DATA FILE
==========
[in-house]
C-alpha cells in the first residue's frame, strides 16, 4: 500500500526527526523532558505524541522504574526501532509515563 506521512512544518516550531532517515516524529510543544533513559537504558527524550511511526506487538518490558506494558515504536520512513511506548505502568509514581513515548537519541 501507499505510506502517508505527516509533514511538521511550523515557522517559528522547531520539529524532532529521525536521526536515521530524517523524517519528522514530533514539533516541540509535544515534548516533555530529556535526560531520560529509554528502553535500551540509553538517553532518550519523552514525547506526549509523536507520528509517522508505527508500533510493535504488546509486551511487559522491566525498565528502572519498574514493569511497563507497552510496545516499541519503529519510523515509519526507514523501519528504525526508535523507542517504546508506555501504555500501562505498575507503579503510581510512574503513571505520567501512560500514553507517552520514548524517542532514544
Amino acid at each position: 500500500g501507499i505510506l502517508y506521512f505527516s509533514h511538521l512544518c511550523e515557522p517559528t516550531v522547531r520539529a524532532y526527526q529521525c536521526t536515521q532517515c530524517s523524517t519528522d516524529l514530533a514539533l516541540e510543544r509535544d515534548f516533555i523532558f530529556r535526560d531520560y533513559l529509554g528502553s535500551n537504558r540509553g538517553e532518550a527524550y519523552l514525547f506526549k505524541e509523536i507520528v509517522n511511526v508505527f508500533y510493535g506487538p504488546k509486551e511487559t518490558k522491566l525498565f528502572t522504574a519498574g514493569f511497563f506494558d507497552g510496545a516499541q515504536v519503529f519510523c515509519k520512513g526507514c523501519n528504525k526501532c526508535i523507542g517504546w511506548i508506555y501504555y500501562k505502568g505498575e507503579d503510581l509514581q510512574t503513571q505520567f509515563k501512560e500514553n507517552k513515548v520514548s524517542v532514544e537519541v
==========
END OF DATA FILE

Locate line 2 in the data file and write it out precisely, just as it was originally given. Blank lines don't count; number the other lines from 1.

C-alpha cells in the first residue's frame, strides 16, 4: 500500500526527526523532558505524541522504574526501532509515563 506521512512544518516550531532517515516524529510543544533513559537504558527524550511511526506487538518490558506494558515504536520512513511506548505502568509514581513515548537519541 501507499505510506502517508505527516509533514511538521511550523515557522517559528522547531520539529524532532529521525536521526536515521530524517523524517519528522514530533514539533516541540509535544515534548516533555530529556535526560531520560529509554528502553535500551540509553538517553532518550519523552514525547506526549509523536507520528509517522508505527508500533510493535504488546509486551511487559522491566525498565528502572519498574514493569511497563507497552510496545516499541519503529519510523515509519526507514523501519528504525526508535523507542517504546508506555501504555500501562505498575507503579503510581510512574503513571505520567501512560500514553507517552520514548524517542532514544